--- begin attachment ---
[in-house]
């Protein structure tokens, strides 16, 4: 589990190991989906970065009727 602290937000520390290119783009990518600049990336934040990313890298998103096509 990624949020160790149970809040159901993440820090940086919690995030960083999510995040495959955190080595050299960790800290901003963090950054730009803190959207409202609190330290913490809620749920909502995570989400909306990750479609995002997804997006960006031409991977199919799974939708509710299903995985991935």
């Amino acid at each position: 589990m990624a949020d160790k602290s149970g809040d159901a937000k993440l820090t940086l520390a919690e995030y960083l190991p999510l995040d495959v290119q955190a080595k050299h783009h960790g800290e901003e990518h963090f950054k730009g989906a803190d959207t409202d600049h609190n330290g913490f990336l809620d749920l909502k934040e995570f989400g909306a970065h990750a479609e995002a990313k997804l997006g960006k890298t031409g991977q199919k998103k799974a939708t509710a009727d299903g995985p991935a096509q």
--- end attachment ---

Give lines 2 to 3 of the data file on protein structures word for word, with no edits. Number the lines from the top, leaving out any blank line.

């Protein structure tokens, strides 16, 4: 589990190991989906970065009727 602290937000520390290119783009990518600049990336934040990313890298998103096509 990624949020160790149970809040159901993440820090940086919690995030960083999510995040495959955190080595050299960790800290901003963090950054730009803190959207409202609190330290913490809620749920909502995570989400909306990750479609995002997804997006960006031409991977199919799974939708509710299903995985991935």
């Amino acid at each position: 589990m990624a949020d160790k602290s149970g809040d159901a937000k993440l820090t940086l520390a919690e995030y960083l190991p999510l995040d495959v290119q955190a080595k050299h783009h960790g800290e901003e990518h963090f950054k730009g989906a803190d959207t409202d600049h609190n330290g913490f990336l809620d749920l909502k934040e995570f989400g909306a970065h990750a479609e995002a990313k997804l997006g960006k890298t031409g991977q199919k998103k799974a939708t509710a009727d299903g995985p991935a096509q």